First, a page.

By Paul Magno | June 03, 2022

It sounds downright dumb to say that a 23-year-old fighter is facing a career do-or-die challenge. But I’ll take that risk of sounding dumb in the particular case of Devin Haney and his challenge of 3-belt world lightweight champ George Kambosos Jr. this Saturday at Marvel Stadium in Melbourne, Australia.

Haney, who’s risking his own WBC lightweight title in a bid for full unification, definitely has the deck stacked against him. Not only will he be fighting on Kambosos’ Australian home turf, but he’ll be doing so without the presence of his father and trainer Bill Haney in his corner. The elder Haney was denied a visa for entry into Australia based on a felony drugs conviction almost 30 years ago (UPDATE: Bill Haney was given last-minute visa approval by the Australian authorities and will be in his son’s corner on Saturday]. And to make matters even worse, Haney will be fighting with the knowledge that if he wins, he’s contractually bound to fight Kambosos in an immediate rematch, also in Australia. 

To his credit, though, the kid jumped at the opportunity to become the immediate top dog of the 135 lb. class and conceded on pretty much everything to get the shot.

As I wrote right here at, back when Kambosos-Haney was first signed:

“The 23-year-old Haney is making less money than he’d like in his upcoming 4-belt lightweight title unification clash with George Kambosos this June 4. He’s also agreed to fight in Kambosos’ native Australia. If he wins, he’s agreed to fight the rematch in Kambosos’ native Australia as well. He even signed a multi-fight co-promotional deal with DiBella Entertainment (Kambosos’ promoter) and Top Rank to get the Kombosos deal and get the fight secured for airing on ESPN.”

In short, Haney put all his chips on black and is approaching this fight as a huge gamble on himself. 

“To be honest, I pretty much just agreed to everything that they wanted,” Haney told at the time. “No matter what it was, we didn’t argue. We didn’t get nothing our way but we didn’t do no arguing. We just said ‘whatever we can do to make the fight happen.’ If I gotta go on there on another network, another promoter — which is my promoter now — to make the fight happen, so be it. If I gotta rematch you twice in Australia, so be it. It didn’t matter, I just wanted the belts. I want my name to be in the history books forever.

“I’m taking a lot less money that what I should be making, but it is what it is. It’s about my name being in the history books and my name being remembered and the money will come...when I get the belts, then I can write my own checks.”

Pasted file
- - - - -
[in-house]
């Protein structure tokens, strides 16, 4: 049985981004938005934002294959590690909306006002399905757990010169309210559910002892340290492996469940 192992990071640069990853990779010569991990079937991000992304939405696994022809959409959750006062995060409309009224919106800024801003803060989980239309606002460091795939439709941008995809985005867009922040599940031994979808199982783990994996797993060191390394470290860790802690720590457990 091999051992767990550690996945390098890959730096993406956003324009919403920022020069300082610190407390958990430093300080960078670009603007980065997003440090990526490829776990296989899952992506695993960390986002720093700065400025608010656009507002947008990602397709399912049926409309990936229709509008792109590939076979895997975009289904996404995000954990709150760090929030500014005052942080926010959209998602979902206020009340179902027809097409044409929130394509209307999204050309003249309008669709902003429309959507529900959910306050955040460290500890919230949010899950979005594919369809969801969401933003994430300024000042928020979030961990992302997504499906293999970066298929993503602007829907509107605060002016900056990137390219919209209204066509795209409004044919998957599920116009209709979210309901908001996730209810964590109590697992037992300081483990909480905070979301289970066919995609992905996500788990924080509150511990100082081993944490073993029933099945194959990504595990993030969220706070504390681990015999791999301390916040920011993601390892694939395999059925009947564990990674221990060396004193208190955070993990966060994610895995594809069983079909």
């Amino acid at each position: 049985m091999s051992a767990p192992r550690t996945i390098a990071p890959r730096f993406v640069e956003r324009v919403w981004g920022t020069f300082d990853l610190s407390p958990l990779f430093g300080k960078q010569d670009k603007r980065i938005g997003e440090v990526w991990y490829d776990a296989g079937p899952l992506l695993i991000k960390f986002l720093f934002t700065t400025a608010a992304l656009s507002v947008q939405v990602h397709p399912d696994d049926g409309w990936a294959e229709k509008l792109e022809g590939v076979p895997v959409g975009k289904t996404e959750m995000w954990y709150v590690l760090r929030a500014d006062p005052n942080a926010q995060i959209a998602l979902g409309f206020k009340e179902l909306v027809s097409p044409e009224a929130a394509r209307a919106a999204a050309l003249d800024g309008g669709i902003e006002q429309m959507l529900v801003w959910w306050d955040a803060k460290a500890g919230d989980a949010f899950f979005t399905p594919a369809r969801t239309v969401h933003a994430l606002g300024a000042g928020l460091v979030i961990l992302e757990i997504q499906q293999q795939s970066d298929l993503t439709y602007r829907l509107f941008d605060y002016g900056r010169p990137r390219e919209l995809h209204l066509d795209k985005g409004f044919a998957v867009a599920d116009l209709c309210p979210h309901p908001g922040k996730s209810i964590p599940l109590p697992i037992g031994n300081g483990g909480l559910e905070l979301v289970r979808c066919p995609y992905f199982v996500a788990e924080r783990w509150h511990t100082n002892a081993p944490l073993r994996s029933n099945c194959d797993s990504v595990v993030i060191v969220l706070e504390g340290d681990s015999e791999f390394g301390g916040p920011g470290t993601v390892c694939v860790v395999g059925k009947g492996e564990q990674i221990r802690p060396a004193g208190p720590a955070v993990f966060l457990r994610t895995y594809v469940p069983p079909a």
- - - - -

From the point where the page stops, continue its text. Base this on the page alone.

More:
Realistically, though, passing up on this opportunity, which practically fell into his lap when Vasiliy Lomachenko removed himself from Kambosos negotiations to contribute to the war effort in his native Ukraine, would’ve been crazy. With one win, Haney can become the shot-caller in the lucrative lightweight division. 

As I also wrote here at

“With ALL the lightweight titles, though, and ESPN money behind him (which, unlike DAZN money, IS long-term sustainable), he’ll have significant more leverage in making big fights for himself. Anyone who wants to make big business at 135 will HAVE to get at it through him, at least in theory.”

But this gamble on himself also carries significant risk. 

Before this Kambosos fight materialized, Haney’s career was already starting to have a Demetrius Andrade-type vibe to it. He was getting stuck in that career-stalling purgatory of being too much risk for too little reward and, despite holding the WBC title, had little leverage in getting the big, legacy-defining fights he craved. 

If he loses to Kambosos, Haney will be completely-- and happily-- written off by the other top lightweights and, without even the WBC belt anymore for minimal leverage, will find it significantly harder to get a big, legacy-defining fight. In the recent past, even rough patches in his bouts have opened the door for potential opponents to dismiss his main stage worthiness. A full-on loss will likely close doors permanently. 

Maybe calling a Kambosos loss a career killer is a bit much, but it will definitely set him back for a good long time and give him zero shot at a world title in the foreseeable future, unless he entertains a move up in weight to 140. 

Kudos to the kid for gambling on himself and taking the kind of risk that often goes hand in hand with either massive success or crushing failure. We’ll see how this all plays out on Saturday.

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